It has been three decades since Canada chose to codify and protect our fundamental rights as citizens in the Charter of Rights and Freedoms.
Today the Charter stands as an example the world over. It reminds us that respect for basic human rights is a vital part of every modern society, and that any threat to these rights constitutes a threat to society as a whole.
New Democrats are proud of the role we played in shaping the Charter of Rights and Freedoms—including Tommy Douglas' passage of Canada's first Bill of Rights in Saskatchewan and the role Ed Broadbent played in ensuring that women’s rights were enshrined in the Charter itself.
At the same time, the anniversary of the Charter also serves to remind us that, 30 years after the repatriation of the Constitution, Quebec is still not a signatory to the most fundamental compact of our democracy.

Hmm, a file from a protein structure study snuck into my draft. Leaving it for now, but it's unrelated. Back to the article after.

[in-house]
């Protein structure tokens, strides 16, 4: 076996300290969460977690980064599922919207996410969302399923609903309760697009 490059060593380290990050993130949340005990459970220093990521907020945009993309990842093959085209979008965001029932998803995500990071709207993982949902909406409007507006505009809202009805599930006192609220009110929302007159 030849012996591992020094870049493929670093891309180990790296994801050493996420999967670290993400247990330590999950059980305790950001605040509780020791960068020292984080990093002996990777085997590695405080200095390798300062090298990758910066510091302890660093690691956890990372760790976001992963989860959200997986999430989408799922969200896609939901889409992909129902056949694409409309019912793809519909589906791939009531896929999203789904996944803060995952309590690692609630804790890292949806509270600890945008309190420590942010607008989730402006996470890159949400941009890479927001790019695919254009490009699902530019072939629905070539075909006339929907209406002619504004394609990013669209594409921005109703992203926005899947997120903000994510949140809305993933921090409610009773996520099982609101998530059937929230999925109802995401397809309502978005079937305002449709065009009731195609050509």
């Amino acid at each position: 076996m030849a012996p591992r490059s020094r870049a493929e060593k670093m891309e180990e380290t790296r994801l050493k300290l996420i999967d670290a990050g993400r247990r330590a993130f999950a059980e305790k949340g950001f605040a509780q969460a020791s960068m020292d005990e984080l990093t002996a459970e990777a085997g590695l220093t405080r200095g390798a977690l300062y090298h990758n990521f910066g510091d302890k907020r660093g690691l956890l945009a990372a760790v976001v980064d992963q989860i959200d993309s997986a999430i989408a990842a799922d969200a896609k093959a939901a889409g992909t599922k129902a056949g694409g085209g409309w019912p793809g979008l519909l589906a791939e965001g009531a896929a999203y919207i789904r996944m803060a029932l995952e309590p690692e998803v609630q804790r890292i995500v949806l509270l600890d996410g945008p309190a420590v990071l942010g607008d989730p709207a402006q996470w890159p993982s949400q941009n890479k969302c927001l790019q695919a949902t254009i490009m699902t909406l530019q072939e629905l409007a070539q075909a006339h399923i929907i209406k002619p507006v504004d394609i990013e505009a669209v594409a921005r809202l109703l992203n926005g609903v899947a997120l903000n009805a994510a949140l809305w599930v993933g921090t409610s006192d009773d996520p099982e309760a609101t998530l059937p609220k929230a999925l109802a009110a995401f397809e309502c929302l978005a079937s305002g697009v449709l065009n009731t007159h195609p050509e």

As such, New Democrats will continue on the path laid out by Jack Layton, working to create the conditions that will one day allow Quebec to embrace the Canadian constitutional framework. We will work tirelessly to give real meaning to the unanimous recognition that the Québécois form a nation within Canada.
The Charter of Rights and Freedoms is a document that reflects our most fundamental common values. New Democrats will continue to work to ensure that one day it becomes part of a Constitution that includes us all.